On the 18th October 1962, a Post Office Telegram was sent to Francis Crick at the MRC Laboratory of Molecular Biology, telling him that he had been awarded the Nobel Prize for Physiology or Medicine. Just two weeks later, another telegram arrived for Max Perutz and John Kendrew: they had been awarded the Nobel Prize for Chemistry. For a lab to receive one Nobel Prize is rare – to receive two different Nobel Prizes in the same year is almost unique.
The LMB is delighted to congratulate alumnus John Gurdon on the award of the 2012 Nobel Prize for Physiology or Medicine. John shares the award with Shinya Yamanaka, from Japan, for their quite different work (more than 40 years apart) on reprogramming somatic cells to pluripotent stem cells.
John’s key experiments on nuclear transplantations into frog oocytes were done while he was as a graduate student in the Zoology Department in Oxford, in the late 1950’s.
Vince Cable, Secretary of State for Business, Innovation and Skills, paid a short visit to the LMB on 3 October to learn about the Laboratory’s work, find out about its recent successes in the commercial exploitation of discoveries, and get a first sight of the LMB’s new building.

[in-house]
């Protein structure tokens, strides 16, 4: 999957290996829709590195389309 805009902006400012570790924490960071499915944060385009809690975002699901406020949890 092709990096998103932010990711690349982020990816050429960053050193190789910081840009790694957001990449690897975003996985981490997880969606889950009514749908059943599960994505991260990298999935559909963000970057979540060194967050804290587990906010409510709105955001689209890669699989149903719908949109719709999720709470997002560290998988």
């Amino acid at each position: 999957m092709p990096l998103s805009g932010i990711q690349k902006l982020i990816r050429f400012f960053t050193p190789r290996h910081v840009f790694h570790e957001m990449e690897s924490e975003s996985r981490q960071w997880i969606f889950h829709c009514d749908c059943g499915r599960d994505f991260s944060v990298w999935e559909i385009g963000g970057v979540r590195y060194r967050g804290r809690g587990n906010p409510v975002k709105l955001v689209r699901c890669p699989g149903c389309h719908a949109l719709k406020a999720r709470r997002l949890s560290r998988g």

After a short overview of the LMB’s work, from Hugh Pelham and Martin Dougherty, the Business Secretary visited Jan Löwe’s laboratory to get an insight into bench research.
The winners of this year’s Imagining the Brain competition visited the LMB on Monday 1st October for the formal awards ceremony.
The Imagining the Brain art competition invites Cambridgeshire pupils with an interest in art and science to cut through the jargon usually associated with complex subjects like neuroscience and use art as a means of communication.
Steve West will give the 2012 Max Perutz lecture on Thursday 13 September at 4.15pm in the Max Perutz Lecture Theatre at the LMB. The lecture, entitled “Defective DNA strand break repair, genome instability and cancer” is open to all interested in attending.
Steve West is known for pioneering studies on homologous recombination, and for defining the links between recombinational repair and genome instability diseases, including cancer.
Andrew Holding, from the LMB’s Cell Biology division, has been awarded a British Science Association Media Fellowship – giving him the opportunity to work on Horizon, the BBC’s popular, long-running science programme.
Andrew is one of just 10 scientists, chosen from 180 applicants, to be awarded a British Science Association Media Fellowship in this year’s awards.